Motions for Post Conviction Relief (Appellate Lawyers in South Carolina)

State Court

In state court, a post conviction relief motion (“PCR”), is usually an individual’s last chance to challenge a conviction.  A PCR is normally filed after an individual has exhausted all of their appellate options.  Not all mistakes or errors that are made at trial can be addressed through a conventional criminal appeal.  For this reason, most states allow defendants to challenge the validity of their conviction through a PCR motion. An appellate lawyer in South Carolina can assist with the preparation and argument related to ineffective assistant of counsel.

The most common claim in a PCR motion is a claim for ineffective assistance of counsel.  In order to prove ineffective assistance of counsel, the PCR lawyer must show (1) the trial counsel’s performance was deficient; and (2) the deficient performance was so serious that it deprived the defendant of a fair trial.  Examples of such errors may include:

Ineffective Assistance of Counsel

Failure to Object at Trial Failure to File Motions
Failure to File Notice of Appeal Failure to Inform Client
Failure to Investigate the Case Failure to Call Witnesses

If an individual’s PCR motion is denied at the state court level, they may still have the opportunity to file a motion to vacate their sentence or conviction pursuant to 28 U.S.C. § 2254 in federal court.  The time limitation for such a filing is one year after the judgment becomes final.

Federal Court

In the federal system, a motion for post conviction relief is equivalent to a federal petition for habeas corpus.  It is most commonly known as a § 2255 motion or a motion to vacate.  See 28 U.S.C. § 2255.  As in state court, the most common issue presented in § 2255 motions is an ineffective assistance of counsel claim.  However, such motions can also be used to challenge other constitutional or statutory violations that could not have been raised on direct appeal.  For example, an individual may move under a § 2255 motion on the ground that the sentence imposed was in violation of the Constitution or laws of the United States, or that the court was without jurisdiction to impose such a sentence, or that the sentence was in excess of the maximum authorized by law, or is otherwise subject to collateral attack.

Once the § 2255 motion is prepared and all issues are addressed, it is filed in the district court in which the defendant was sentenced.  Then, the motion is presented to the judge who presided over the defendant’s case.  The court may require the government to file a response, and the defendant has the option to reply.  The court will then either grant relief, deny relief, or hold a hearing.  Our federal appellate lawyers are well versed in the criminal system, and are highly knowledgeable about federal motions to vacate.  Our attorneys have years of experience in criminal court, and are prepared to make sure your issues are preserved for appeal.  Contact one of our attorneys today for a free consultation at 1-800-94-TRIAL.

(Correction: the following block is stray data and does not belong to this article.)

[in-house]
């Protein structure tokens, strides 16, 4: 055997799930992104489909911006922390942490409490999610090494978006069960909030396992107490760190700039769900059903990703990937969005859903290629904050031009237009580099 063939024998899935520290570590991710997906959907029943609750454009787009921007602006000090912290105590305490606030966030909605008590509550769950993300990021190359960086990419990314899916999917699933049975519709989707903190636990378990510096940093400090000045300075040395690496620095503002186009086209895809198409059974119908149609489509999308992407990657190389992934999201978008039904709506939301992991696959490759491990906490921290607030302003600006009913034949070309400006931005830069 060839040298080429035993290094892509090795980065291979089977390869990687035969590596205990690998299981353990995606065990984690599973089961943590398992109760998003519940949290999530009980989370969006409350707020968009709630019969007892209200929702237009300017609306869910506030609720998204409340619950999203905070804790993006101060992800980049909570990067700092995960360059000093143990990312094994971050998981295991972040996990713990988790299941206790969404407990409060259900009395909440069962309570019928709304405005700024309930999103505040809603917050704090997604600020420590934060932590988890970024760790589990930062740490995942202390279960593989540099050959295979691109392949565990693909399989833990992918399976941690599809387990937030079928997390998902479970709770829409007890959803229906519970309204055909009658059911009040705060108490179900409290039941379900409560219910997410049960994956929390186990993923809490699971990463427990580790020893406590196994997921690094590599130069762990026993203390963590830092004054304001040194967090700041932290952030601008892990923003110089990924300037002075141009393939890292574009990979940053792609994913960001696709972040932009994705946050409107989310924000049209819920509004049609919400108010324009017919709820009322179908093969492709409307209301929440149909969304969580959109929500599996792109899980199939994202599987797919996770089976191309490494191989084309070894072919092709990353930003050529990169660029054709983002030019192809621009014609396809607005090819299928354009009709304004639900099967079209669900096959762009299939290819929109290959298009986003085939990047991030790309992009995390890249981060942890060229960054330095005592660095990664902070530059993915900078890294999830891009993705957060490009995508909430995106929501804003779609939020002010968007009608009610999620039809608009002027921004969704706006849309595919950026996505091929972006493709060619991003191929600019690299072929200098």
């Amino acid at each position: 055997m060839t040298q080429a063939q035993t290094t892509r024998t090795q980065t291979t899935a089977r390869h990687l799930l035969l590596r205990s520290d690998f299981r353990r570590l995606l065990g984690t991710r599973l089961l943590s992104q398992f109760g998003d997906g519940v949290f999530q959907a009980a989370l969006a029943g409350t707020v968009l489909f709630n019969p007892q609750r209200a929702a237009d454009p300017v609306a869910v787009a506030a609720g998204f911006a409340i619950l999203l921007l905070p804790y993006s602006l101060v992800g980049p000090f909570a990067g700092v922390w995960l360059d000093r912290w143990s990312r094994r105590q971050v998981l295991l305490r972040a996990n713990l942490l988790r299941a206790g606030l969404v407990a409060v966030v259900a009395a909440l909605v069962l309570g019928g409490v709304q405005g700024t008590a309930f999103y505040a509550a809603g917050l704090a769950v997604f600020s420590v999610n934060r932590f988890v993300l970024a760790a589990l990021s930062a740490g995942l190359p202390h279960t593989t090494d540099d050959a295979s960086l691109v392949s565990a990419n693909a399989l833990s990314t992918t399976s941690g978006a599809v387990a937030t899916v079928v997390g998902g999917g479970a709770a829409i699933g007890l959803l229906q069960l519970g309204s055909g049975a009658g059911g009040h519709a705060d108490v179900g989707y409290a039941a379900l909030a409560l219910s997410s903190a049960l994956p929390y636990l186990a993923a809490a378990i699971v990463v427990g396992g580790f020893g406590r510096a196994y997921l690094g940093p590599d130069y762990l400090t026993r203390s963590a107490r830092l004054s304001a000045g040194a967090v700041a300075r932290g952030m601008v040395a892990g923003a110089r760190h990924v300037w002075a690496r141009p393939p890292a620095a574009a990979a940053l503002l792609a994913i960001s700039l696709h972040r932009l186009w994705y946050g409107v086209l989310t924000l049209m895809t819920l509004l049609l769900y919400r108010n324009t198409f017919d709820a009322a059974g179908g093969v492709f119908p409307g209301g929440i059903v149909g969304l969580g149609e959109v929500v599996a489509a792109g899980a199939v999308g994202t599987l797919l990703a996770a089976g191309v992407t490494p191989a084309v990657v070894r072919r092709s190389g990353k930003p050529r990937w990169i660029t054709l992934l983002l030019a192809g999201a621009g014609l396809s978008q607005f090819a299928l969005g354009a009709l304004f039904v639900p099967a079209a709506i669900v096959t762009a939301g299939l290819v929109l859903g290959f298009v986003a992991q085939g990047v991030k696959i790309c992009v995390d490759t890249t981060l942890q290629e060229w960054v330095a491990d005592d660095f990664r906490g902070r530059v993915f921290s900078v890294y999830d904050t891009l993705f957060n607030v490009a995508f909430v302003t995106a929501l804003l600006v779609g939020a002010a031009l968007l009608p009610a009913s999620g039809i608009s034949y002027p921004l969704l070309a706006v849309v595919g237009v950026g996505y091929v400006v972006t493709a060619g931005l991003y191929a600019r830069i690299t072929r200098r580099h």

Time Limitations

In both state and federal court, a PCR motion or § 2255 motion may not be filed more than one year from the date on which the judgment of conviction becomes final.  In South Carolina, an applicant must initiate a PCR proceeding within one year after one of three events, whichever is later: (1) the entry of a judgment of conviction; (2) the sending of the remittitur to the lower court from an appeal; or (3) the final decision upon an appeal.  See S.C. Code Ann. § 17-27-45(A).

In federal court, the statute of limitation begins to runs from one of the following, whichever is later: (1) the date on which the judgment became final; (2) the date on which the impediment to filing an application created by the governmental action in violation of the Constitution or laws of the United States is removed if the defendant was prevented from filing by such governmental action; (3) the date on which the constitutional right asserted was initially recognized by the Supreme Court, if the right has been newly recognized by the Supreme Court and made retroactively applicable to cases on collateral review; or (4) the date on which the factual predicate of the claim or claims presented could have been discovered through the exercise of due diligence.  See 28 U.S.C. 2255(f).

While a year may seem like a substantial period of time to file an action, it takes a great deal of time to gather evidence and transcripts to determine all of the issues that are able to be presented to the PCR judge.  This is why it is important to hire a PCR lawyer as soon as possible to discuss your options.  We want to make sure that you are given every opportunity to address any error made at the trial court level.  We have experienced attorneys that have assisted numerous clients at this stage in their appeal.  Whether you are seeking to file a PCR motion in South Carolina or wish to file a motion to vacate in federal court, we can help you.  Our South Carolina PCR attorneys and federal appellate lawyers are able to offer you the type of personal attention that you will not find with most other appellate attorneys.  If you or a loved one is considering filing a PCR motion or motion to vacate in federal court, contact The Mace Firm for a free consultation at 1-800-94-TRIAL or contact us online.